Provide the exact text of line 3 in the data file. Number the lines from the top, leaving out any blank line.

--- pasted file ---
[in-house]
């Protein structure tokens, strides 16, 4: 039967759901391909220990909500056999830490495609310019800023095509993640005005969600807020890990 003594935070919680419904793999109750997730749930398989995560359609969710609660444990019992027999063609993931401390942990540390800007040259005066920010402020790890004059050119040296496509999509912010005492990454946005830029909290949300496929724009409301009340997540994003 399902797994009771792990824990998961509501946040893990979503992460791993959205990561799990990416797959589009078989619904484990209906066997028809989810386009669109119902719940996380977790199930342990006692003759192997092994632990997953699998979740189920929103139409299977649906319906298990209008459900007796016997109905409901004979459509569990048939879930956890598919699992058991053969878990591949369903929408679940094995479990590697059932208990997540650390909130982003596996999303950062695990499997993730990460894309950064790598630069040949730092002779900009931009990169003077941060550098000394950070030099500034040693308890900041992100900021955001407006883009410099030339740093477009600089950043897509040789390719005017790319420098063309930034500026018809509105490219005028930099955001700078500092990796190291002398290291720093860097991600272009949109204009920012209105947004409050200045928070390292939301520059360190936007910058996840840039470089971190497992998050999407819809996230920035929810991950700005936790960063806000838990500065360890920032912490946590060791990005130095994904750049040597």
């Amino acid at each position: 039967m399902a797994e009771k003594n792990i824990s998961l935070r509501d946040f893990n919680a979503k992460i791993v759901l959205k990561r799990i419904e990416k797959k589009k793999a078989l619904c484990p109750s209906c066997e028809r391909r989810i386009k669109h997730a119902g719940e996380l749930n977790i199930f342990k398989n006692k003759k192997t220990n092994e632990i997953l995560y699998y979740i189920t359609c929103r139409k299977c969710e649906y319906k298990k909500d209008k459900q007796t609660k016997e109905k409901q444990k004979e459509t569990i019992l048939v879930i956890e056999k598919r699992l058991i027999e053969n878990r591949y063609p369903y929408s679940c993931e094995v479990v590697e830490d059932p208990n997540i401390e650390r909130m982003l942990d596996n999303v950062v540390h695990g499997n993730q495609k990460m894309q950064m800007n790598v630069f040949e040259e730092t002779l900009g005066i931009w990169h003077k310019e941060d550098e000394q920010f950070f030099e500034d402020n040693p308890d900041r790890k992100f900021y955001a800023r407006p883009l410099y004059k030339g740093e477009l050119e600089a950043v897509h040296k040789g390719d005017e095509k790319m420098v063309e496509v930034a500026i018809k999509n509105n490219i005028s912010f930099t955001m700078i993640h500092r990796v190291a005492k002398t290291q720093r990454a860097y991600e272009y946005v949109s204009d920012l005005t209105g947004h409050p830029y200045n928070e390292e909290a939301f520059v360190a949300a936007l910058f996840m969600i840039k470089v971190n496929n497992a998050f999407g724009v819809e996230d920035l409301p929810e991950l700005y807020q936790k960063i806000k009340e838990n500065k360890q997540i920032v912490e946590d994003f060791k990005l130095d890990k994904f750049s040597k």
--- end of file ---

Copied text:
């Amino acid at each position: 039967m399902a797994e009771k003594n792990i824990s998961l935070r509501d946040f893990n919680a979503k992460i791993v759901l959205k990561r799990i419904e990416k797959k589009k793999a078989l619904c484990p109750s209906c066997e028809r391909r989810i386009k669109h997730a119902g719940e996380l749930n977790i199930f342990k398989n006692k003759k192997t220990n092994e632990i997953l995560y699998y979740i189920t359609c929103r139409k299977c969710e649906y319906k298990k909500d209008k459900q007796t609660k016997e109905k409901q444990k004979e459509t569990i019992l048939v879930i956890e056999k598919r699992l058991i027999e053969n878990r591949y063609p369903y929408s679940c993931e094995v479990v590697e830490d059932p208990n997540i401390e650390r909130m982003l942990d596996n999303v950062v540390h695990g499997n993730q495609k990460m894309q950064m800007n790598v630069f040949e040259e730092t002779l900009g005066i931009w990169h003077k310019e941060d550098e000394q920010f950070f030099e500034d402020n040693p308890d900041r790890k992100f900021y955001a800023r407006p883009l410099y004059k030339g740093e477009l050119e600089a950043v897509h040296k040789g390719d005017e095509k790319m420098v063309e496509v930034a500026i018809k999509n509105n490219i005028s912010f930099t955001m700078i993640h500092r990796v190291a005492k002398t290291q720093r990454a860097y991600e272009y946005v949109s204009d920012l005005t209105g947004h409050p830029y200045n928070e390292e909290a939301f520059v360190a949300a936007l910058f996840m969600i840039k470089v971190n496929n497992a998050f999407g724009v819809e996230d920035l409301p929810e991950l700005y807020q936790k960063i806000k009340e838990n500065k360890q997540i920032v912490e946590d994003f060791k990005l130095d890990k994904f750049s040597k």